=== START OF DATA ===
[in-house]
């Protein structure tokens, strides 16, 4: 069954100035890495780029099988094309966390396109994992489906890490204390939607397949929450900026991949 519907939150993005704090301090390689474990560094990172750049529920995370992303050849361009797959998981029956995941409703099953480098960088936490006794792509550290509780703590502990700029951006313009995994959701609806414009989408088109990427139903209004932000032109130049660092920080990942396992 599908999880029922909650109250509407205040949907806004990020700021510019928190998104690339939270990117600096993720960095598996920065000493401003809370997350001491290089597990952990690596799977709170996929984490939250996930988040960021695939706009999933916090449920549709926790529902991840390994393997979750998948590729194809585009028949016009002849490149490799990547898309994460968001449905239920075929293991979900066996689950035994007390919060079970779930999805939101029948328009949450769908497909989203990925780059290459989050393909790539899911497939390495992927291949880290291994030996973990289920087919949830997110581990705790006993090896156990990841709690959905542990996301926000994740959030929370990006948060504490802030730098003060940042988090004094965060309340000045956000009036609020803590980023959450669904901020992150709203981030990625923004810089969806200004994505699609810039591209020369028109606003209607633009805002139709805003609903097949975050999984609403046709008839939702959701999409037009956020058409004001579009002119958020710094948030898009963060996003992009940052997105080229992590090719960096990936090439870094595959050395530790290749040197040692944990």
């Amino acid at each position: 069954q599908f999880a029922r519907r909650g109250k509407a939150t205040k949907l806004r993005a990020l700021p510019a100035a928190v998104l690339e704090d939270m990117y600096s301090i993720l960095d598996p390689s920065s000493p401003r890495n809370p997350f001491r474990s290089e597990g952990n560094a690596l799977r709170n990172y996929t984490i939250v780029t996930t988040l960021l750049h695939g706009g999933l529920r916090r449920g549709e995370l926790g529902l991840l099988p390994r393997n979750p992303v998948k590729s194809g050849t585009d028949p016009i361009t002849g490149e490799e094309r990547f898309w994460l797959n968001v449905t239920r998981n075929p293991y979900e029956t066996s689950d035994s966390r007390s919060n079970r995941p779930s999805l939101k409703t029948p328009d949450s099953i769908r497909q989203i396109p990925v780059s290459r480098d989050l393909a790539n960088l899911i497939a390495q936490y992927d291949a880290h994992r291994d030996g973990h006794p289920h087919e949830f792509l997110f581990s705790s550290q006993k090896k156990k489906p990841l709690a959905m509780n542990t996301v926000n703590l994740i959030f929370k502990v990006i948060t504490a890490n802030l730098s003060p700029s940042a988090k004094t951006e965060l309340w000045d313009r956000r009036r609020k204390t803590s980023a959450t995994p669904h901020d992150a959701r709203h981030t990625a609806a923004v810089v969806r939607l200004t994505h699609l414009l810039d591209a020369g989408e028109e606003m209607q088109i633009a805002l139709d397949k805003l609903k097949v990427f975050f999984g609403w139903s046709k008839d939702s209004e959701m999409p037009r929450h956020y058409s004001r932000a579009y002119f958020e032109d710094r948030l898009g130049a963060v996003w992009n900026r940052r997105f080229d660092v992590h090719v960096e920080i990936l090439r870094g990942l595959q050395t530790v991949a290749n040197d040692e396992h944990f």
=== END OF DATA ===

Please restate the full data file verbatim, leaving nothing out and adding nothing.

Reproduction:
[in-house]
């Protein structure tokens, strides 16, 4: 069954100035890495780029099988094309966390396109994992489906890490204390939607397949929450900026991949 519907939150993005704090301090390689474990560094990172750049529920995370992303050849361009797959998981029956995941409703099953480098960088936490006794792509550290509780703590502990700029951006313009995994959701609806414009989408088109990427139903209004932000032109130049660092920080990942396992 599908999880029922909650109250509407205040949907806004990020700021510019928190998104690339939270990117600096993720960095598996920065000493401003809370997350001491290089597990952990690596799977709170996929984490939250996930988040960021695939706009999933916090449920549709926790529902991840390994393997979750998948590729194809585009028949016009002849490149490799990547898309994460968001449905239920075929293991979900066996689950035994007390919060079970779930999805939101029948328009949450769908497909989203990925780059290459989050393909790539899911497939390495992927291949880290291994030996973990289920087919949830997110581990705790006993090896156990990841709690959905542990996301926000994740959030929370990006948060504490802030730098003060940042988090004094965060309340000045956000009036609020803590980023959450669904901020992150709203981030990625923004810089969806200004994505699609810039591209020369028109606003209607633009805002139709805003609903097949975050999984609403046709008839939702959701999409037009956020058409004001579009002119958020710094948030898009963060996003992009940052997105080229992590090719960096990936090439870094595959050395530790290749040197040692944990």
């Amino acid at each position: 069954q599908f999880a029922r519907r909650g109250k509407a939150t205040k949907l806004r993005a990020l700021p510019a100035a928190v998104l690339e704090d939270m990117y600096s301090i993720l960095d598996p390689s920065s000493p401003r890495n809370p997350f001491r474990s290089e597990g952990n560094a690596l799977r709170n990172y996929t984490i939250v780029t996930t988040l960021l750049h695939g706009g999933l529920r916090r449920g549709e995370l926790g529902l991840l099988p390994r393997n979750p992303v998948k590729s194809g050849t585009d028949p016009i361009t002849g490149e490799e094309r990547f898309w994460l797959n968001v449905t239920r998981n075929p293991y979900e029956t066996s689950d035994s966390r007390s919060n079970r995941p779930s999805l939101k409703t029948p328009d949450s099953i769908r497909q989203i396109p990925v780059s290459r480098d989050l393909a790539n960088l899911i497939a390495q936490y992927d291949a880290h994992r291994d030996g973990h006794p289920h087919e949830f792509l997110f581990s705790s550290q006993k090896k156990k489906p990841l709690a959905m509780n542990t996301v926000n703590l994740i959030f929370k502990v990006i948060t504490a890490n802030l730098s003060p700029s940042a988090k004094t951006e965060l309340w000045d313009r956000r009036r609020k204390t803590s980023a959450t995994p669904h901020d992150a959701r709203h981030t990625a609806a923004v810089v969806r939607l200004t994505h699609l414009l810039d591209a020369g989408e028109e606003m209607q088109i633009a805002l139709d397949k805003l609903k097949v990427f975050f999984g609403w139903s046709k008839d939702s209004e959701m999409p037009r929450h956020y058409s004001r932000a579009y002119f958020e032109d710094r948030l898009g130049a963060v996003w992009n900026r940052r997105f080229d660092v992590h090719v960096e920080i990936l090439r870094g990942l595959q050395t530790v991949a290749n040197d040692e396992h944990f």